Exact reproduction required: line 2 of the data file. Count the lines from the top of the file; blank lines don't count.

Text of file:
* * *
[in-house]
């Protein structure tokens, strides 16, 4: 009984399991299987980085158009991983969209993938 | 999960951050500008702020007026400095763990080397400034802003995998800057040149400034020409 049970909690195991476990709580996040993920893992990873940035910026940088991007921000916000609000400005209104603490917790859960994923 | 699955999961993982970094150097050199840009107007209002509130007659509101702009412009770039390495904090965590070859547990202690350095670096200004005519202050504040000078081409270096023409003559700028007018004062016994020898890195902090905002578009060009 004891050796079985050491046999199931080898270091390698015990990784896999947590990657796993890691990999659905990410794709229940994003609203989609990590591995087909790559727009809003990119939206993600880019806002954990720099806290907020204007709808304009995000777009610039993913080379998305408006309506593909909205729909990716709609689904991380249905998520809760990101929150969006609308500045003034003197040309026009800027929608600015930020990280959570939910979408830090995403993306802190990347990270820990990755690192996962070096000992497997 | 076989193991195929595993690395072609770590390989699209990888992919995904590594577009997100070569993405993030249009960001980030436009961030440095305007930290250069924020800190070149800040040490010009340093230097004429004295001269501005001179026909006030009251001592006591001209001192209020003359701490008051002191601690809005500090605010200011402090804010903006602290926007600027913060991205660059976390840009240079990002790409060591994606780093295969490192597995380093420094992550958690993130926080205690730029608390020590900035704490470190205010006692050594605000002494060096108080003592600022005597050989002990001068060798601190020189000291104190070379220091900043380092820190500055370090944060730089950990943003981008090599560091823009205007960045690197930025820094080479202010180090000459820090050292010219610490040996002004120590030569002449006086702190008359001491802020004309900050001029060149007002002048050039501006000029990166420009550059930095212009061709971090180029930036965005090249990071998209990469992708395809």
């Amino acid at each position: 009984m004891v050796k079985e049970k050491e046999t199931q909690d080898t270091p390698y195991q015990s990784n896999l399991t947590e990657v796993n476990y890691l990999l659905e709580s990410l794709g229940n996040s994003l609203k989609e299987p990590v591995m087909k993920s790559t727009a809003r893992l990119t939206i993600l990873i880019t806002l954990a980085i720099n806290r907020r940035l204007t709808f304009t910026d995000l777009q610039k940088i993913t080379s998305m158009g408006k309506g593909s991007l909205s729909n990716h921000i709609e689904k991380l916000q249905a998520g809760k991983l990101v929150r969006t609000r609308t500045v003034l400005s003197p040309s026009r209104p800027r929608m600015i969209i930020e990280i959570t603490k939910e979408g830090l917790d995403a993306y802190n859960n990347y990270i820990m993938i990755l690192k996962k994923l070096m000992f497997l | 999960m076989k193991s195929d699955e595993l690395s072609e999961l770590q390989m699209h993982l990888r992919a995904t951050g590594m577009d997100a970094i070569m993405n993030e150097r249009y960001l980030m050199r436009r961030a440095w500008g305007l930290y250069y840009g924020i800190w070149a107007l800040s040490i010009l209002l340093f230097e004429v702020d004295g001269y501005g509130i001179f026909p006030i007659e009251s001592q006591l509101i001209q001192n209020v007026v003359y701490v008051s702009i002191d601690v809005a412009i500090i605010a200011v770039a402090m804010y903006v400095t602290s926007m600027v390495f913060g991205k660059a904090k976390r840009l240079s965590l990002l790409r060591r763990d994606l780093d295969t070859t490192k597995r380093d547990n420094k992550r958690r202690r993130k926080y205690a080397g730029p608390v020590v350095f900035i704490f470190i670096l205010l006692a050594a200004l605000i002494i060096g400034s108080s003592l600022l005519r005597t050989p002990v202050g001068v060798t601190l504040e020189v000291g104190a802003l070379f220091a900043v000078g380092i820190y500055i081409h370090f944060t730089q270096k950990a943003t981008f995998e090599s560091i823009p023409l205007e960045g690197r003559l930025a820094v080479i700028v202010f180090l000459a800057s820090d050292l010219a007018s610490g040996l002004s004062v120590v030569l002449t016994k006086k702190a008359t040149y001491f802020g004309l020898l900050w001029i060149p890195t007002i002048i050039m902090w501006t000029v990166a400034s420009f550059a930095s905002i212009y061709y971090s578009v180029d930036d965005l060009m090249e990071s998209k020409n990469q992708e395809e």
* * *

């Protein structure tokens, strides 16, 4: 009984399991299987980085158009991983969209993938 | 999960951050500008702020007026400095763990080397400034802003995998800057040149400034020409 049970909690195991476990709580996040993920893992990873940035910026940088991007921000916000609000400005209104603490917790859960994923 | 699955999961993982970094150097050199840009107007209002509130007659509101702009412009770039390495904090965590070859547990202690350095670096200004005519202050504040000078081409270096023409003559700028007018004062016994020898890195902090905002578009060009 004891050796079985050491046999199931080898270091390698015990990784896999947590990657796993890691990999659905990410794709229940994003609203989609990590591995087909790559727009809003990119939206993600880019806002954990720099806290907020204007709808304009995000777009610039993913080379998305408006309506593909909205729909990716709609689904991380249905998520809760990101929150969006609308500045003034003197040309026009800027929608600015930020990280959570939910979408830090995403993306802190990347990270820990990755690192996962070096000992497997 | 076989193991195929595993690395072609770590390989699209990888992919995904590594577009997100070569993405993030249009960001980030436009961030440095305007930290250069924020800190070149800040040490010009340093230097004429004295001269501005001179026909006030009251001592006591001209001192209020003359701490008051002191601690809005500090605010200011402090804010903006602290926007600027913060991205660059976390840009240079990002790409060591994606780093295969490192597995380093420094992550958690993130926080205690730029608390020590900035704490470190205010006692050594605000002494060096108080003592600022005597050989002990001068060798601190020189000291104190070379220091900043380092820190500055370090944060730089950990943003981008090599560091823009205007960045690197930025820094080479202010180090000459820090050292010219610490040996002004120590030569002449006086702190008359001491802020004309900050001029060149007002002048050039501006000029990166420009550059930095212009061709971090180029930036965005090249990071998209990469992708395809």